Whatever side of the debate you are on, Parker ratings remain the main driver for prices, with many Château historically waiting to see the rating before pricing a wine en primeur. It remains to be seen whether Neal Martin will ever reach that level of influence and power over the market. Some critics and commentators anticipate that Parker's semi-retirement will lead to a more balanced market that is less dependent on a single view. Many wine lovers like Andrew never single sourced reviews of wine anyway and had looked to other leading critics such as Jancis Robinson as a counterbalance to a Parker view, even before he went into semi-retirement.

Neal Martin clearly is his own man and seems less willing to give Right Bank 'blockbusters' particularly high marks (in particular the mythical 100 points that guarantees commercial success and basically allows the producing Château to sell the wine at whatever price the market will take). Every year the previous year's top wines are presented in a week long fest organized by the Union des Grands Crus of spitting, swallowing and cogitating, as buyers around the world contemplate which wines to pre-order and sell as wine futures to their retail clients, including many more Chinese buyers and clients in recent years. If en primeur is going well and the vintage is in demand, leading châteaux owners will often release small tranches onto the market via négociants en primeur to see if it sells out, thus creating an impression of a shortage and pushing up prices before releasing the next small tranche.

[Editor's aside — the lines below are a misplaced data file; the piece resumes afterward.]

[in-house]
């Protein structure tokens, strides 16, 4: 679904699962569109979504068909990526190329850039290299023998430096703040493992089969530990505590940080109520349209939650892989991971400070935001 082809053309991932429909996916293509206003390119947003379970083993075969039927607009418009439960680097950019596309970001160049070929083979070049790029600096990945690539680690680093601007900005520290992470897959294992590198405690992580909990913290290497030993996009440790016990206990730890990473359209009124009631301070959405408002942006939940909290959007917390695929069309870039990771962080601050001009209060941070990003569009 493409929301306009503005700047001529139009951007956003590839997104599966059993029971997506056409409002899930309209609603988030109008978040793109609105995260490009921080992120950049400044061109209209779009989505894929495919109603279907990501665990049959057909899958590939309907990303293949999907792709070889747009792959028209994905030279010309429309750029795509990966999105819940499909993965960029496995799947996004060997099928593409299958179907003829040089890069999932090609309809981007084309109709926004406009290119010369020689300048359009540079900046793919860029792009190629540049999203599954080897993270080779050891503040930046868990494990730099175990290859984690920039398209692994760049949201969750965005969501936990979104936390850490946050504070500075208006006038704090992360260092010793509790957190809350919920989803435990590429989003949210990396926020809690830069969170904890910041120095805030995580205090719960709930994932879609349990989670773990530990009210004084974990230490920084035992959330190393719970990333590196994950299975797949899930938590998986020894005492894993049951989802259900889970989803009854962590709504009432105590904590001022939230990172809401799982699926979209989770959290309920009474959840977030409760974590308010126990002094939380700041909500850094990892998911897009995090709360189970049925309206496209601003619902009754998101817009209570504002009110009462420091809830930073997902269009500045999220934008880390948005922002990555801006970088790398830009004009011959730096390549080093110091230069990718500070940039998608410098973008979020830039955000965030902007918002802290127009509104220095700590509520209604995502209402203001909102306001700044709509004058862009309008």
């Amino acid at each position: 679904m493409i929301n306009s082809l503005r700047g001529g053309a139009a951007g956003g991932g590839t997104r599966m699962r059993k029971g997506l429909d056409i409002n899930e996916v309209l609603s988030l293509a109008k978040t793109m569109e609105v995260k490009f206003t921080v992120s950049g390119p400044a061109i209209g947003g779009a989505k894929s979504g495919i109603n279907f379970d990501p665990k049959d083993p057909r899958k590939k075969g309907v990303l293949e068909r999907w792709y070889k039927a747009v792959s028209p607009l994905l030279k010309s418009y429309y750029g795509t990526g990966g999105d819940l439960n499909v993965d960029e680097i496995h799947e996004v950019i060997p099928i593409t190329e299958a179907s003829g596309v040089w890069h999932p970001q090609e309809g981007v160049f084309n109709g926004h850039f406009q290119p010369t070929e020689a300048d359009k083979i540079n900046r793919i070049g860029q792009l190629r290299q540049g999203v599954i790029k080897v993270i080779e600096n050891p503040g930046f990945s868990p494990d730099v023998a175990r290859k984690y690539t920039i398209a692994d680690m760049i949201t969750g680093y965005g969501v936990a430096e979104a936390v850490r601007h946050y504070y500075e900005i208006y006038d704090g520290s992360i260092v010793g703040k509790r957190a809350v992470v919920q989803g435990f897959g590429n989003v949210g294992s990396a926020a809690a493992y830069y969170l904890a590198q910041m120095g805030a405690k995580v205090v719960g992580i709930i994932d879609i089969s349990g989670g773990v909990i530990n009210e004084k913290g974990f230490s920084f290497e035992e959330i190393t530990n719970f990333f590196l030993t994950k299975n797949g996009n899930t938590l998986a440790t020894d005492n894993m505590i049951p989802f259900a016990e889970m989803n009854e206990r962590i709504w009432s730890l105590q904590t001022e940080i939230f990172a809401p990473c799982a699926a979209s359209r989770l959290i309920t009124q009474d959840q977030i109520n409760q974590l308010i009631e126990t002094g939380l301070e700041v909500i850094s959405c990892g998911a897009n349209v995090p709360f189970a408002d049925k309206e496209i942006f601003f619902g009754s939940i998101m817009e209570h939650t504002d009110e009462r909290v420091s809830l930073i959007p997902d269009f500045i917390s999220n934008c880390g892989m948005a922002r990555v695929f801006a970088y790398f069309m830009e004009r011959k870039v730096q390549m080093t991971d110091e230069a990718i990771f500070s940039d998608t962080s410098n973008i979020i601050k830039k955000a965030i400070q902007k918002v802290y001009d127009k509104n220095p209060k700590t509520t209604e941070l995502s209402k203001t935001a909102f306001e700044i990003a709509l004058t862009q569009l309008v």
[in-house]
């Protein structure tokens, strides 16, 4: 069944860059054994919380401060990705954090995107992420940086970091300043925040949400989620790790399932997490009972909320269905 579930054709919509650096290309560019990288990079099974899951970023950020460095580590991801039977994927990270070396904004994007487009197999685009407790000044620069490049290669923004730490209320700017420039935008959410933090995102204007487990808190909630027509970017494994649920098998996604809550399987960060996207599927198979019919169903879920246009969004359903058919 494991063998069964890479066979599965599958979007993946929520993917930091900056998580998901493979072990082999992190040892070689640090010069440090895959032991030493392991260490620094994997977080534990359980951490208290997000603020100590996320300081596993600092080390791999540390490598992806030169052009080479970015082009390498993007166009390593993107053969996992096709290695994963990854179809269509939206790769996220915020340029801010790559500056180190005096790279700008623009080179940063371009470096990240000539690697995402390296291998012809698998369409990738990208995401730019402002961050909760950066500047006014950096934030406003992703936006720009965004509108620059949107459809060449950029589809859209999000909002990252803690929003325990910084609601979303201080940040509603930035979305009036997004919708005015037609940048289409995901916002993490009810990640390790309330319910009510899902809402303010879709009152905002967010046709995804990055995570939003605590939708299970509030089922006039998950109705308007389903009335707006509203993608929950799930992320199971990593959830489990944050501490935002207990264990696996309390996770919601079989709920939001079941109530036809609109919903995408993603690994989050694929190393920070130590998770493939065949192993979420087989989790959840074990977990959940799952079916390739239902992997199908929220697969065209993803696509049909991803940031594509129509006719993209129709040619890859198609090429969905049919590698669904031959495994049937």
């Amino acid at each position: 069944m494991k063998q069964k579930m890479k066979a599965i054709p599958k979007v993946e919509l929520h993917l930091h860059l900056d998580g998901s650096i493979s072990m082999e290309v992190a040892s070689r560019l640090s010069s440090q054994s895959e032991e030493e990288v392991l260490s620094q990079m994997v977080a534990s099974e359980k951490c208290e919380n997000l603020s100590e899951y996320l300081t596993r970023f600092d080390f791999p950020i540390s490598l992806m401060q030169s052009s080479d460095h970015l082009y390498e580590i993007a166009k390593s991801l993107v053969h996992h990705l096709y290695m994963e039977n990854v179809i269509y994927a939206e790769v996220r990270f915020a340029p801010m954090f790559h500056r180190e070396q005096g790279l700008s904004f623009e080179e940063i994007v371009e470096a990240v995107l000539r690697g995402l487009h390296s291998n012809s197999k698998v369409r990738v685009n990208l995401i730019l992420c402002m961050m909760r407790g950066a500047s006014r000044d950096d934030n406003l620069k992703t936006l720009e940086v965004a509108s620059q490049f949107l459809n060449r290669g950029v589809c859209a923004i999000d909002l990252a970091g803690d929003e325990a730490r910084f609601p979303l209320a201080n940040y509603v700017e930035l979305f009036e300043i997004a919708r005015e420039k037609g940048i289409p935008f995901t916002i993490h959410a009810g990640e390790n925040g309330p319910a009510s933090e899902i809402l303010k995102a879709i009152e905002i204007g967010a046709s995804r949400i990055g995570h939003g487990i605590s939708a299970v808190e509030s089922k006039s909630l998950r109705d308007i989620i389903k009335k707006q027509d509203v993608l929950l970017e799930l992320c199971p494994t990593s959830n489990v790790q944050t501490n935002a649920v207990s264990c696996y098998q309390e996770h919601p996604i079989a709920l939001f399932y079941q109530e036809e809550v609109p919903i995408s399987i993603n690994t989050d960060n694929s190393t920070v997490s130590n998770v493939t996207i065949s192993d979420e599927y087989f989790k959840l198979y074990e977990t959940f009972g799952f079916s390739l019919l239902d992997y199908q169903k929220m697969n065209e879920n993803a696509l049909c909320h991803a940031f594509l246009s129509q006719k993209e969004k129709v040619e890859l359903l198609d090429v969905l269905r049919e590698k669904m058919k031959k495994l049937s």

Château Latour is the only First Growth operating outside the 'place de Bordeaux', the unique historical market and mechanism for getting mainly classed growth Bordeaux to market through a combination of courtiers (agents/brokers), négociants and any number of retailers and sub-distributors before the wine finds its way into the hands of the final consumer. Latour decided from the 2011 vintage onwards to only put on the market wines it believes are ready to drink, thus cutting out the middle men and keeping their cut for itself (although Latour claims to be driven by a desire to prevent speculation in the wine and to stop people drinking it way before it has reached its optimum drinking window).

There is plenty to keep you fully occupied in just the wine world for at least a week in Bordeaux. We can organize wine tours including most of the classed growths (but you should be aware that almost all require booking in advance and availability is not guaranteed, so please let us know well in advance). There is also the newly-opened Cité du Vin, a combined exhibition, museum, audio-visual centre for all things wine-related at 134 Quai de Bacalan, 33000 Bordeaux (+33 5616 2020) which is open every day including weekends except Mondays (in common with many French banks).

In terms of wine-related visits in the locality, we would recommend visiting Château Lafite, Latour and Mouton Rothschild in Pauillac during the week (no visits possible during the weekends). Here Cabernet Sauvignon is king, although as with all Bordeaux wines, they are blends, typically with a smaller proportion of Merlot. You or we need to call in advance to arrange and allow sufficient travel time between visits; the road from here to Pauillac is quite slow once you get off the motorway (go as if going to Mérignac but keep going past the Mérignac exit until you see the signposts for Pauillac), involving going through numerous small towns with multiple roundabouts, single file roads and speed bumps. A GPS is helpful in getting there.